SINGAPORE: The distance between the Korean Peninsula and Singapore is about seven hours by flight, but only 20 minutes by missiles.
Hence, it is "absolutely" in Singapore's interest to contribute to the peace process by hosting the Trump-Kim summit, Law and Home Affairs Minister K Shanmugam told the media on Friday (Jun 8).
"You have a nuclear capable North Korea. You have American troops in South Korea. And, saying the obvious, the US is a nuclear state. You have a stand-off with the United States and Democratic People's Republic of Korea, and you have a nervous South Korea and Japan," he said.
"It's a period of tension and you have China which has, obviously, an interest. If there is any incident, it'll be bad for the whole world, in particular Asia. We will be badly affected. Singaporean jobs, trade and investment all could be affected," Mr Shanmugam added.
He added that most Singaporeans understand the importance of the summit even as there are some who are upset that Singapore is footing the bill for the logistical and security arrangements.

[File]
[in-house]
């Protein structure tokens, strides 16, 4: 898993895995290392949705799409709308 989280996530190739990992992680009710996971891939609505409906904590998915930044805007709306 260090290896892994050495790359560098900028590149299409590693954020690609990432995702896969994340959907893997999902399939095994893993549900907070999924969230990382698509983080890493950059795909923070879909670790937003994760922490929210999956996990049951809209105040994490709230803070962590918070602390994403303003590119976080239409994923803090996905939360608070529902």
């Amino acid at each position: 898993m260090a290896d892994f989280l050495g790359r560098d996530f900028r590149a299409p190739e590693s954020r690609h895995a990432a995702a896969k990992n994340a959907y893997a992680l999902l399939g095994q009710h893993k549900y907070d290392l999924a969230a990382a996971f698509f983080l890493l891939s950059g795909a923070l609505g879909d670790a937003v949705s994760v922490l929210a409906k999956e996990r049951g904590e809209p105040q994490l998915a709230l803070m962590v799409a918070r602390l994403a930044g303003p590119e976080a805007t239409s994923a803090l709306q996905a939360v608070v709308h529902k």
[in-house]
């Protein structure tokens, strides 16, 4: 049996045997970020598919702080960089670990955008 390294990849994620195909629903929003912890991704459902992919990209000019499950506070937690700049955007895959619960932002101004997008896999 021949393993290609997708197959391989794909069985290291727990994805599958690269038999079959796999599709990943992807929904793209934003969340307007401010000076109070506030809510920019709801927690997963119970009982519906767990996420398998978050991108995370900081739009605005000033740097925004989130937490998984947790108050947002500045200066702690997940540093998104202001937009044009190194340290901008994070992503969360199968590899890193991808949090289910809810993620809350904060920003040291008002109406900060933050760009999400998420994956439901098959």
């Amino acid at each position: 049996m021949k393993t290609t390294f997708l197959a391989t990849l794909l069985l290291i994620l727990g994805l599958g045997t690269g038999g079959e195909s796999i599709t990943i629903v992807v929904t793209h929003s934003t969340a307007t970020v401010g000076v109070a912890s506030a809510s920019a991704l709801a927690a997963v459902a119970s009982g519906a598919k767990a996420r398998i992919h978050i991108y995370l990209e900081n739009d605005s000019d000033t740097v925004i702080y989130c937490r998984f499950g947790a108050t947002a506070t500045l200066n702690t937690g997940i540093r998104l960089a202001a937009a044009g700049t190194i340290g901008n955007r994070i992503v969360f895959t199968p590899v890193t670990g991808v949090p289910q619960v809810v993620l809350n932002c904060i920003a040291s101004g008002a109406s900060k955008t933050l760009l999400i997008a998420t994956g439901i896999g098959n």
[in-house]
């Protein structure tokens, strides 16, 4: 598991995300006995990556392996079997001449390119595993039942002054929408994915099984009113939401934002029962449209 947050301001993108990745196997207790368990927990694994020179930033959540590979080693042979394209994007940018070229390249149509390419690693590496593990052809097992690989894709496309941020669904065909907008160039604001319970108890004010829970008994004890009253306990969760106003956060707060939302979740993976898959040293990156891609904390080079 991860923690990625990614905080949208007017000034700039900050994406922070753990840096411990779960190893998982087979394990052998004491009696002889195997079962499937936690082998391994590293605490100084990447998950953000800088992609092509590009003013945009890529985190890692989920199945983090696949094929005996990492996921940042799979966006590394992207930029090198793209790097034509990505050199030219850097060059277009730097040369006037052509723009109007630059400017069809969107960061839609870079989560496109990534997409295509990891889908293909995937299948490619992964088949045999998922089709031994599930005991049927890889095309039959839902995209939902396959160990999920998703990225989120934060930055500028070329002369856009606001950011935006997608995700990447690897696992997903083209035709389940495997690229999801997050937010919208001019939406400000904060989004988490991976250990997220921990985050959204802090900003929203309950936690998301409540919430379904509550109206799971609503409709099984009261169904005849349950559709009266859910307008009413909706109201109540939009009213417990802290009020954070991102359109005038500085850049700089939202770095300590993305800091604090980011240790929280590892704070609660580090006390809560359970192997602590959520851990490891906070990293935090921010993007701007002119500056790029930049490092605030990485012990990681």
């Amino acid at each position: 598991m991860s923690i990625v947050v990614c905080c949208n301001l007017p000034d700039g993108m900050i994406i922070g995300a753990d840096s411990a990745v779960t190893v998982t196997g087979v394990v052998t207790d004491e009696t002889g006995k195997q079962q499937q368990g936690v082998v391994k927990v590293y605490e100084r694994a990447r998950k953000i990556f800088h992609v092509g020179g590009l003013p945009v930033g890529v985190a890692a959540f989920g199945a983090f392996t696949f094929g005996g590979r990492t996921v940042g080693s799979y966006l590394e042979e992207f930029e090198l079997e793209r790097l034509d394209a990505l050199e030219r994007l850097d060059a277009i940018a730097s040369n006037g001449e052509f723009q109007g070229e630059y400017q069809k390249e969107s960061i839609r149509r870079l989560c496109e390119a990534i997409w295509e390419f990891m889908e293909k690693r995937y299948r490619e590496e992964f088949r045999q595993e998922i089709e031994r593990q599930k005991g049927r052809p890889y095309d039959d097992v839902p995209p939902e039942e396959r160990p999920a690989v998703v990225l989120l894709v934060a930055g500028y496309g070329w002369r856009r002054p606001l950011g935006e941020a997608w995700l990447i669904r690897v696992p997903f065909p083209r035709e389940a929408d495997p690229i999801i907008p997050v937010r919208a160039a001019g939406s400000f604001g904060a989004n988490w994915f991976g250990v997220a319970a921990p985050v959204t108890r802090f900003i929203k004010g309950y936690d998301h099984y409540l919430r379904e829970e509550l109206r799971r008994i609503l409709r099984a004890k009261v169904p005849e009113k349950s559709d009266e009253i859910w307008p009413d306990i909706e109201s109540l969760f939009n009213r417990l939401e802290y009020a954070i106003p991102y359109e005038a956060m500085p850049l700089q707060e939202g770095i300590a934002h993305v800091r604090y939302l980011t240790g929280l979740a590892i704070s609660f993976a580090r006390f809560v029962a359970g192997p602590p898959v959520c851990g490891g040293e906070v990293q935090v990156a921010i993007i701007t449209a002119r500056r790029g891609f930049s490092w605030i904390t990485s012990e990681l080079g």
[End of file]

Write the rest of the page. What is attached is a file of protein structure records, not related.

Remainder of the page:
Mr Shanmugam also said that being chosen as the host for the summit is a "testament to Singapore's standing". "We're a little red dot, but we're a serious member of the international community," he said.
"It says much that both the DPRK and US have agreed on Singapore (as) both take security very seriously. Their leaders are high profile targets and they believe that we can provide a safe, secure venue," he added.
In terms of the number of security personnel deployed for the summit, Mr Shanmugam said that it's in the "thousands". Operationally-ready National Servicemen have also been recalled to provide security for the event.
In the run-up to the summit, an Australian former terror suspect has been denied entry and two South Korean journalists have been arrested for trespassing. Mr Shanmugam said that this shows Singapore's "no-nonsense approach".
On former terror suspect Zeky Mallah, who was detained and later deported when he tried to enter Singapore on Wednesday, Mr Shanmugam said: "He has a terrorism related background in Australia. He’s also said to have been in Syria. We told him he can't enter Singapore. We put him on a plane back to Australia straightaway."
On the two South Korean journalists who were caught for trespassing the home of the North Korean ambassador, Mr Shanmugam said that Singapore "takes this sorts of things seriously and of course put a stop to it".
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